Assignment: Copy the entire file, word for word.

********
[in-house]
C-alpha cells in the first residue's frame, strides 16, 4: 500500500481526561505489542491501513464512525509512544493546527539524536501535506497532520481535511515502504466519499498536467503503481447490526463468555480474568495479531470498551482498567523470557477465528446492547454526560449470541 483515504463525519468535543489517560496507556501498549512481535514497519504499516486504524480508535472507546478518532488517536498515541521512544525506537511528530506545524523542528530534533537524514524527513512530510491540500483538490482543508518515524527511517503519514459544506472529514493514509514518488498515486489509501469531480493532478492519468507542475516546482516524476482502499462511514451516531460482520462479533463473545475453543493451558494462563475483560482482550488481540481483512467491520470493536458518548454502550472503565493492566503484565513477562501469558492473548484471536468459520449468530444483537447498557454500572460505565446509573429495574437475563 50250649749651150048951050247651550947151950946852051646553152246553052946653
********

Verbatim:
[in-house]
C-alpha cells in the first residue's frame, strides 16, 4: 500500500481526561505489542491501513464512525509512544493546527539524536501535506497532520481535511515502504466519499498536467503503481447490526463468555480474568495479531470498551482498567523470557477465528446492547454526560449470541 483515504463525519468535543489517560496507556501498549512481535514497519504499516486504524480508535472507546478518532488517536498515541521512544525506537511528530506545524523542528530534533537524514524527513512530510491540500483538490482543508518515524527511517503519514459544506472529514493514509514518488498515486489509501469531480493532478492519468507542475516546482516524476482502499462511514451516531460482520462479533463473545475453543493451558494462563475483560482482550488481540481483512467491520470493536458518548454502550472503565493492566503484565513477562501469558492473548484471536468459520449468530444483537447498557454500572460505565446509573429495574437475563 50250649749651150048951050247651550947151950946852051646553152246553052946653